This past weekend I hiked from Bear Lake to Grand Lake (18.2 miles) in Rocky Mountain National Park with my friends Jay and Torgun. The hike starts at the Bear Lake trailhead, climbs over the summit of Flattop Mountain (the continental divide) and then gradually descends into the Grand Lake area. We stared at about 6:40 AM and finally made it into the middle of town in Grand Lake at 4:30 PM. Doing this hike in the direction we did (east to west) means that only the first 4 miles are strenuous uphill. The rest of it is mostly gradual downhill. There weren’t any super steep, knee pounding, downhill sections.
We enjoyed seeing wildflowers, numerous pikas and marmots, big horn sheep, a moose, what we think was a ferret, and some droppings that I insist were from a bear (full of berries). Although 18 miles in one day was tough, it wasn’t as bad as I had imagined. It wasn’t until the last 4 miles or so that my body really started complaining. Overall, it was a great hike and a good way to see some areas of Rocky Mountain National Park that very few people ever see.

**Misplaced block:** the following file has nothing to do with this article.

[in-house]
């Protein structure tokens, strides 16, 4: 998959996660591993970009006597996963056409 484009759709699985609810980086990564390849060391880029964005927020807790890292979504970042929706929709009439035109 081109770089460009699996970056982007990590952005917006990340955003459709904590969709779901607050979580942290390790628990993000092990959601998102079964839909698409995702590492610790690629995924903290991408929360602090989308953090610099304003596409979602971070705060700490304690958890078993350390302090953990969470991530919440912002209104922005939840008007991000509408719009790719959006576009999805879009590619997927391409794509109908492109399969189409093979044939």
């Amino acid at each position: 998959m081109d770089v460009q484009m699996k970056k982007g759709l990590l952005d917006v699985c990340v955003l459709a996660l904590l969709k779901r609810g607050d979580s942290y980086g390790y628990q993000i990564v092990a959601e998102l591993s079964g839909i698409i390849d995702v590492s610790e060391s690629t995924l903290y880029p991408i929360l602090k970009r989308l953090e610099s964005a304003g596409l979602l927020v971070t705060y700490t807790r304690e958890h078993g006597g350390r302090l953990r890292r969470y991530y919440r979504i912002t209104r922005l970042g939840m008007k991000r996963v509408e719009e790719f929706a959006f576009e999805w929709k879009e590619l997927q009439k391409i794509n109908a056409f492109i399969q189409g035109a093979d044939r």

I went on a backpacking trip with my brother last weekend to Ice Lake basin near Silverton, Colorado. It is a phenomenally gorgeous area of the San Juan mountains. I believe we hit the peak of the wildflower season perfectly because the hills were virtually carpeted with flowers. Though the trail was busy during the day, I’m sure it wasn’t as busy as Yankee Boy or American Basin which are the well known photography destinations this time of year. I highly recommend Ice Lake Basin for anyone up for a high altitude hike. The blue color of the water at Ice Lake is truly mind blowing. It’s as blue, if not more so, than anything in the Caribbean or Mediterranean.
This trip was the my first opportunity to use my new Gitzo GT1541T carbon fiber tripod, which I invested in specifically for backpacking and overseas travel. It weighs less than 3 lbs and folds up to 16 inches long but can still hold the weight of my DSLR. I’ll be posting a review of my experiences with it here shortly.